One very useful CmdLet is Get-CimAssociatedInstance that makes the hierarchy of classes nice and easy.
This I had use for lately for checking the drives on some new database servers. That was large servers with several drives on various storage technologies.
By travelling through the associated CIM objects I was able to get from the drive with a drive letter to the physical diskdrive.
The chain could be described like:
Drive or Volume - Logical Disk - Disk Partition - Disk Drive
The Volume (Win32_Volume) has no direct association to the Logical Disk (Win32_LogicalDisk), but the Logical Disk has the drive letter as key in the attribute
DeviceID. The Volume object still holds some interesting attributes like
With a Logical Disk object I got the Disk Partition (Win32_DiskPartition). And from there I got the Disk Drive (Win32_DiskDrive).
The complete chain on the C-drive can look like this in PowerShell:
[String]$DriveLetter = 'C'
$WqlVolume = "SELECT * FROM Win32_Volume WHERE DriveLetter='$($DriveLetter):'"
$CimVolume = Get-CimInstance -Query $WqlVolume
$CimVolume | fl *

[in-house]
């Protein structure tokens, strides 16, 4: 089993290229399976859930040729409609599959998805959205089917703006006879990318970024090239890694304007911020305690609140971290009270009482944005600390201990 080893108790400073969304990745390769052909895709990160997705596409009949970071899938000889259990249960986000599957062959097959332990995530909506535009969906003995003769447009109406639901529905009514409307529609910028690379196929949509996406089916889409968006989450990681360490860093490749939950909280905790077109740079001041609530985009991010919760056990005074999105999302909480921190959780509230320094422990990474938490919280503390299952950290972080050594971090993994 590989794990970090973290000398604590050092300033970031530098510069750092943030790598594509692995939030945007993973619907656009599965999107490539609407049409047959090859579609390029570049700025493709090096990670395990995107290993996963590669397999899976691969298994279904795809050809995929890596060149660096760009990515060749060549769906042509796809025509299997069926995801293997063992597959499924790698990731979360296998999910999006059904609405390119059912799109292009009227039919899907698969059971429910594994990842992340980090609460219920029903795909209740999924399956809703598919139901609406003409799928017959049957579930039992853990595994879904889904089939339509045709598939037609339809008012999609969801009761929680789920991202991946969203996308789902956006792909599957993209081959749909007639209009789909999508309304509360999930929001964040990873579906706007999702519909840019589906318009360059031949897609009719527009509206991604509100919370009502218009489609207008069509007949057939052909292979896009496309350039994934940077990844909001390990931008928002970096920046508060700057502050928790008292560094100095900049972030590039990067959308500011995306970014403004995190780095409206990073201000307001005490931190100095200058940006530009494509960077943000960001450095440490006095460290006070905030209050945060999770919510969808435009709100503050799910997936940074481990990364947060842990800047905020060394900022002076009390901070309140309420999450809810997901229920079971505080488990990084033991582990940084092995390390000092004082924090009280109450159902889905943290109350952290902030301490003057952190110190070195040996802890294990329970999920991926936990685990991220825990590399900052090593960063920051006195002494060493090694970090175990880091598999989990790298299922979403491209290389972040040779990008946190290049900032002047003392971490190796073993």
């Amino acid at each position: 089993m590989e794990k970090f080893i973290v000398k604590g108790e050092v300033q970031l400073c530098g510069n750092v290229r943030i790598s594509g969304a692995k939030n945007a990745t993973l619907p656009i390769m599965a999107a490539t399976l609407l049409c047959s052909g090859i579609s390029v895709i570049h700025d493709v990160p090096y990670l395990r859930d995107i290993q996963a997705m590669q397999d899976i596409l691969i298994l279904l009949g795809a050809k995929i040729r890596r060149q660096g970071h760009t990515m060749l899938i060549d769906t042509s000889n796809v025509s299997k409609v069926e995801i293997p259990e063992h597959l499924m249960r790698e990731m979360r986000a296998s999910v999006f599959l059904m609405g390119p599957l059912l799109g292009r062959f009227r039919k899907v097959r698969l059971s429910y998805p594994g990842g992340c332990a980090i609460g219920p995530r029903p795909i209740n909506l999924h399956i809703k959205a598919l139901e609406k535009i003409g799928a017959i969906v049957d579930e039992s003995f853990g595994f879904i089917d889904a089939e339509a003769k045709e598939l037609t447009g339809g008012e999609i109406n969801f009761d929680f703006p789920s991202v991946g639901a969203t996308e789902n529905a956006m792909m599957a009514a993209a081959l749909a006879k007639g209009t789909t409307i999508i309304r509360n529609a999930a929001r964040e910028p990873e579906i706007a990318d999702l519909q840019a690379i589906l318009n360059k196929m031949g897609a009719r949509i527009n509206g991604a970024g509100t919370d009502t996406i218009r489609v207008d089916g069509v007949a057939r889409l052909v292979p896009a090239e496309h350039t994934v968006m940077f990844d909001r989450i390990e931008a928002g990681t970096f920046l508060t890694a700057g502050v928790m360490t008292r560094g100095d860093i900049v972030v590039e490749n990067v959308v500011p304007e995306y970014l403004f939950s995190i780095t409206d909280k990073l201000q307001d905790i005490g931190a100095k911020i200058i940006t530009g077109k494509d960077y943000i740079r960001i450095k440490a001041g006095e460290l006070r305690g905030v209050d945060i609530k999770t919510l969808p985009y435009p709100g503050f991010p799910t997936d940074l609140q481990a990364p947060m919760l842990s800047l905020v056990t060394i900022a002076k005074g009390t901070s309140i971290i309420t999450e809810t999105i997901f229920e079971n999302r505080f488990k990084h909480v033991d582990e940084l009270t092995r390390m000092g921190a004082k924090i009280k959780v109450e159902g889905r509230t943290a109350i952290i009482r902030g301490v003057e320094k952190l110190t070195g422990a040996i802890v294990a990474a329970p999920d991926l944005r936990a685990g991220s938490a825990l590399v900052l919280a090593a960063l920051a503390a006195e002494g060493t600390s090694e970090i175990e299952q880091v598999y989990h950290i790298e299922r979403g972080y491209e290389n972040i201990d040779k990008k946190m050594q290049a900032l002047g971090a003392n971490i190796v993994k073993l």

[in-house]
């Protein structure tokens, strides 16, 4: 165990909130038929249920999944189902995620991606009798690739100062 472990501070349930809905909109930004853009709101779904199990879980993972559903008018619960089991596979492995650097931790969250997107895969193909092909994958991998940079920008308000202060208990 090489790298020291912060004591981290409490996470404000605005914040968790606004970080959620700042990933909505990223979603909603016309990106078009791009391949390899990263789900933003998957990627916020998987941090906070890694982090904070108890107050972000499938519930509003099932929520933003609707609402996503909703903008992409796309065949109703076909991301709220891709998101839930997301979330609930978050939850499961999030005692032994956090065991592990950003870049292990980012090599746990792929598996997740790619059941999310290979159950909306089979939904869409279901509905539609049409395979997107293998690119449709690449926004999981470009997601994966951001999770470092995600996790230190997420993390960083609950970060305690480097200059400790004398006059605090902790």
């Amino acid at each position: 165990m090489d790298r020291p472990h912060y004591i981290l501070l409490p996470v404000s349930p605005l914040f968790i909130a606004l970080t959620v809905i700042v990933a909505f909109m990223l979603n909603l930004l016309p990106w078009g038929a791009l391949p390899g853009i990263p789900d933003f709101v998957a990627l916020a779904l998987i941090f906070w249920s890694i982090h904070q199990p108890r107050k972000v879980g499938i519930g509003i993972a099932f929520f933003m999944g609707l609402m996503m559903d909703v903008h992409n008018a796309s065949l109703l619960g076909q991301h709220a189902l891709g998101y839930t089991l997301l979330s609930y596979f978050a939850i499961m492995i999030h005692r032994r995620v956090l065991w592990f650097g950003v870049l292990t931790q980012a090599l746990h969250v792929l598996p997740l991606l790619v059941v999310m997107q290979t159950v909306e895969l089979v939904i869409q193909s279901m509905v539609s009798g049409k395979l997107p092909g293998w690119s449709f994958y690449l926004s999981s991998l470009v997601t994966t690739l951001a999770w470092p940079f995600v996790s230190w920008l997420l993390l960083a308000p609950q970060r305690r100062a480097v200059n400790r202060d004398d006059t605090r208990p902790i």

$WqlLogicalDisk = "SELECT * FROM Win32_LogicalDisk WHERE DeviceID='$($DriveLetter):'"
$CimDisk = Get-CimInstance -Query $WqlLogicalDisk
$CimDisk | fl *
$CimDiskPartition = Get-CimAssociatedInstance -InputObject $CimDisk -ResultClassName 'Win32_DiskPartition'
$CimDiskPartition | fl *
$CimDiskDrive = Get-CimAssociatedInstance -InputObject $CimDiskPartition -ResultClassName 'Win32_DiskDrive'
$CimDiskDrive | fl *
Now all the info is stored in variables, and can be accessed and processed directly.
If you like a selection of data can be combined in a custom PowerShell object (PSObject).
It is obvious that the classes for the more physical elements were defined for spinning plate disks, e.g. a SSD on SATA has tracks and cylinders according to Win32_PhysicalDrive.